A single doctor, Katherine Hoover, opened an office in Williamson in 2002, and in 2010 – when the police conducted an intervention at her clinic – she had already prescribed opioids 333,000 times.

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Statue of miners in West Virginia; The economic decline in mining and chronic pain caused by years of manual labor contributed to the excess in the use of strong analgesics

"Business plan"

Frankie Tack, a drug addiction expert at the University of West Virginia, is part of a group of scholars who believe that rural communities have become good opportunities for business expansion for drug giants.

"I do not think companies have accidentally dumped all these pills in cities like Williamson. It was part of a business model, aimed at communities with higher risk," Tack told the BBC.

"In West Virginia, there are so many cities with people who work manually (which causes pain in the body) and with less access to medical services.

He says he interviewed patients who ingested opioids "without knowing what they were, and even if it was addictive."

"If you take into account this epidemic, you see that the victims were middle-aged people, people who needed pain medications."

But drug manufacturers and distributors have constantly denied these accusations.

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A single doctor has prescribed 330,000 opiate pills in Williamson between 2002 and 2010

Chronic pain

But to understand how the epidemic has come to the present, we have to go back two decades.

In the mid-nineties, it was estimated that about 100 million Americans were affected by chronic pain, which led health authorities to demand less regulation in the use of more potent analgesics.

The main argument in favor of this was that patients with chronic pain, from the elderly to the workers who had years of manual labor, would have a better quality of life if they had access to stronger medications .

The discussion evolved to the point that the level of pain was declared the fifth "vital sign" of patients – which means that their measurement and management were considered as important as the monitoring of temperature, blood pressure, respiratory frequency and heart rate. .

Soon opioid medications began to be distributed throughout the country and pharmacists started a career for their market share.

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It is estimated that OxyContin generated sales of $ 35 billion for Purdue Pharma


One of these companies is Purdue Pharma. In 1996, the company began selling its flagship, OxyContin. In 2001, it had already generated billions of dollars in opioid sales.

Quickly, however, reports of deaths related to opioids began to increase, increasing the overall rate of deaths due to overdose in the United States, from 16,849 in 1999 to 36,000 in 2007.

The same year, Purdue was fined with more than $ 600 million, after admitting his guilt to mislead the public about the risk of addiction present in OxyContin. It was one of the highest fines applied to a pharmaceutical company in US history.

The health information company IQVIA estimates that OxyContin has generated sales of Purdue with 35,000 million dollars. Investigations show that the drug represented 82% of the company's sales in 2017.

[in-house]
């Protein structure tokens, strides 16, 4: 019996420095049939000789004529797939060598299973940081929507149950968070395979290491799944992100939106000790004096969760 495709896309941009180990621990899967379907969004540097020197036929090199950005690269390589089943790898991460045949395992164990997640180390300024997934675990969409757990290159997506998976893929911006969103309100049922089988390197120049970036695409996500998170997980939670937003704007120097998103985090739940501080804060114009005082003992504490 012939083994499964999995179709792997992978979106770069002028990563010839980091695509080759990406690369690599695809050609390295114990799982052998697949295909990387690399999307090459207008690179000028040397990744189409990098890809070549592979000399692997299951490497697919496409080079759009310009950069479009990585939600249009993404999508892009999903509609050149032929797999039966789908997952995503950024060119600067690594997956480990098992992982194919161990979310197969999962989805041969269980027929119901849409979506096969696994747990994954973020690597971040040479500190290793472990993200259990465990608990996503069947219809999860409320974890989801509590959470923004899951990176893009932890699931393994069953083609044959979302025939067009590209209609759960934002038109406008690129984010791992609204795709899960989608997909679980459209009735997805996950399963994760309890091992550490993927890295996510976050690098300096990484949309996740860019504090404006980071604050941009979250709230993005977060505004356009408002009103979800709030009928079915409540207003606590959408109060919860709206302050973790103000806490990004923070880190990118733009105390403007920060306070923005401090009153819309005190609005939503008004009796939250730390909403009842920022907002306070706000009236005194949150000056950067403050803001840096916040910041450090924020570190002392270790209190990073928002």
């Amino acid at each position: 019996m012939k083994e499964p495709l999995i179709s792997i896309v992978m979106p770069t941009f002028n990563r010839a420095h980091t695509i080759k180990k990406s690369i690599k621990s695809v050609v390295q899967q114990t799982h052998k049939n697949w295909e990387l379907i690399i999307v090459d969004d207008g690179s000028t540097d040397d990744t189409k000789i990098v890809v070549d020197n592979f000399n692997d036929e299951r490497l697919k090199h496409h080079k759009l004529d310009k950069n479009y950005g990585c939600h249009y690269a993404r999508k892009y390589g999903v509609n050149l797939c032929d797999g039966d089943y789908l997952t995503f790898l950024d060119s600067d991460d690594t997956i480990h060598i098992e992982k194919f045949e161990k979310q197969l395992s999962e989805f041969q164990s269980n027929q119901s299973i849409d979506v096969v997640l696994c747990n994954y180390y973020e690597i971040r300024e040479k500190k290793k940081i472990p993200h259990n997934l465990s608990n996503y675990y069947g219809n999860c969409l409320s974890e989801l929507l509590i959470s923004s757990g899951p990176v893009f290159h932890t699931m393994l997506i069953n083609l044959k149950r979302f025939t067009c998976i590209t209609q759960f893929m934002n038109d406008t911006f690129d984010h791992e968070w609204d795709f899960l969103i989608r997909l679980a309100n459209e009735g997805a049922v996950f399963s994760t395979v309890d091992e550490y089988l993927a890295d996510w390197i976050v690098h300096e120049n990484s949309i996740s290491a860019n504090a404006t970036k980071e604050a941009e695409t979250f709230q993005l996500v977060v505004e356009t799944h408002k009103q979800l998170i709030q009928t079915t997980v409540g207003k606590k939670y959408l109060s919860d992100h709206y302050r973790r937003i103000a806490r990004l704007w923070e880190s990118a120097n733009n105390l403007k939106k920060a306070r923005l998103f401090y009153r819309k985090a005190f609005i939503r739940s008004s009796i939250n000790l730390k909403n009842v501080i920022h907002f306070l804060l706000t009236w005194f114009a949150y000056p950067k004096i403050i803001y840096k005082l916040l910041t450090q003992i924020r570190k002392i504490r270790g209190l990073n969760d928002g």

Earlier this month, Purdue announced that it was considering the bankruptcy application, the containment of legal procedures and the negotiation of out-of-court settlements.

The liquidation in Oklahoma would be the first in which the company would respond to a popular jury on the responsibility of the pharmaceutical companies in the American crisis of the opioids. The case was resolved through an extrajudicial request, but the pharmaceutical company is accused in hundreds of other legal claims.

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Protest of relatives of victims of overdose in the U.S.; the dead continue to grow in the country

Overdose deaths continue to increase – there have been more than 70,000 cases in 2017. Authorities have included medical prescriptions, but they remain high: 58.7 recipes per 100 Americans.

At the same time, addicts to opioids have used counterfeit drugs or illicit drugs, such as heroin.

Research in Congress

Overdose is now the greatest cause of death among adults under 55 years of age and they kill as much as combined firearms and traffic accidents.

"Before, there have been drug outbreaks in the United States, but they tend to concentrate on" pockets. "This is different: many people become addicted, even when they use opioids properly," says Frankie Tack.

The "tsunami" of Williamson pills was one of the most prominent aspects of a Congressional public hearing last December – about the opiate crisis in West Virginia.

The investigation has caused harsh criticisms not only of the pharmaceutical companies, but also of the anti-drug agency of the DEA.

"Our discovery revealed systemic failures for both the distributors and DEA who contributed – and could not contain – the crisis of opioids in the state," said Greg Hull, the Energy Committee leader and House Trade.

Experts predict that the mountain of judicial proceedings against pharmaceuticals will result in massive extrajudicial settlements, such as those involving the American tobacco industry in the late 1990s – one of the bids exceeded $ 200 billion.

"Cities, counties and states have filed legal claims that demand reparations against public expenditures related to the opiate epidemic," said Nora Engstrom, a law professor at Stanford University. "Some economists estimated that in 2015 the economic cost of this crisis was 504 million dollars, or 2.8 percent of the US GDP."

At the local level, these costs feel stronger. In Mingo County, where Williamson is located, a survey estimated that the opiate crisis cost almost $ 7,000 per inhabitant, whose per capita income is just over $ 20,000.

"Opioids have devastated entire communities in West Virginia and elsewhere in the United States," says Roger May. "The feeling is that some people have taken advantage of".